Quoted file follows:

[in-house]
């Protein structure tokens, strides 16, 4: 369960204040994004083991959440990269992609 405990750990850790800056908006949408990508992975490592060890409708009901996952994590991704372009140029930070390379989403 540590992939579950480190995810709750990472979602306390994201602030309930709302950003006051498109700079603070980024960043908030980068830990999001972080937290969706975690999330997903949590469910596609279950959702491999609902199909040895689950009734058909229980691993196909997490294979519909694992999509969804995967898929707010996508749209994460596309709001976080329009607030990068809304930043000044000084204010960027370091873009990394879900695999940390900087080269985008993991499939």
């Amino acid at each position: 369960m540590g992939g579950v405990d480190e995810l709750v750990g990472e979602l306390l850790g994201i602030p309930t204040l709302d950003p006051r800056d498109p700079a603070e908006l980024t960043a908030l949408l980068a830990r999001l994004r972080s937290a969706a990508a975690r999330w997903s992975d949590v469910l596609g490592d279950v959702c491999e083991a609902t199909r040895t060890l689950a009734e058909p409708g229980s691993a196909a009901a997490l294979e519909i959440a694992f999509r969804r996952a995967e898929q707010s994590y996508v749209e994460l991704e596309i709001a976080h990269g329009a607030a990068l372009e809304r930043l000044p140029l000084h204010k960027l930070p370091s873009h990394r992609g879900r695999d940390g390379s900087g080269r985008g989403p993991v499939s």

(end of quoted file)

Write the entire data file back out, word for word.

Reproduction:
[in-house]
């Protein structure tokens, strides 16, 4: 369960204040994004083991959440990269992609 405990750990850790800056908006949408990508992975490592060890409708009901996952994590991704372009140029930070390379989403 540590992939579950480190995810709750990472979602306390994201602030309930709302950003006051498109700079603070980024960043908030980068830990999001972080937290969706975690999330997903949590469910596609279950959702491999609902199909040895689950009734058909229980691993196909997490294979519909694992999509969804995967898929707010996508749209994460596309709001976080329009607030990068809304930043000044000084204010960027370091873009990394879900695999940390900087080269985008993991499939």
């Amino acid at each position: 369960m540590g992939g579950v405990d480190e995810l709750v750990g990472e979602l306390l850790g994201i602030p309930t204040l709302d950003p006051r800056d498109p700079a603070e908006l980024t960043a908030l949408l980068a830990r999001l994004r972080s937290a969706a990508a975690r999330w997903s992975d949590v469910l596609g490592d279950v959702c491999e083991a609902t199909r040895t060890l689950a009734e058909p409708g229980s691993a196909a009901a997490l294979e519909i959440a694992f999509r969804r996952a995967e898929q707010s994590y996508v749209e994460l991704e596309i709001a976080h990269g329009a607030a990068l372009e809304r930043l000044p140029l000084h204010k960027l930070p370091s873009h990394r992609g879900r695999d940390g390379s900087g080269r985008g989403p993991v499939s």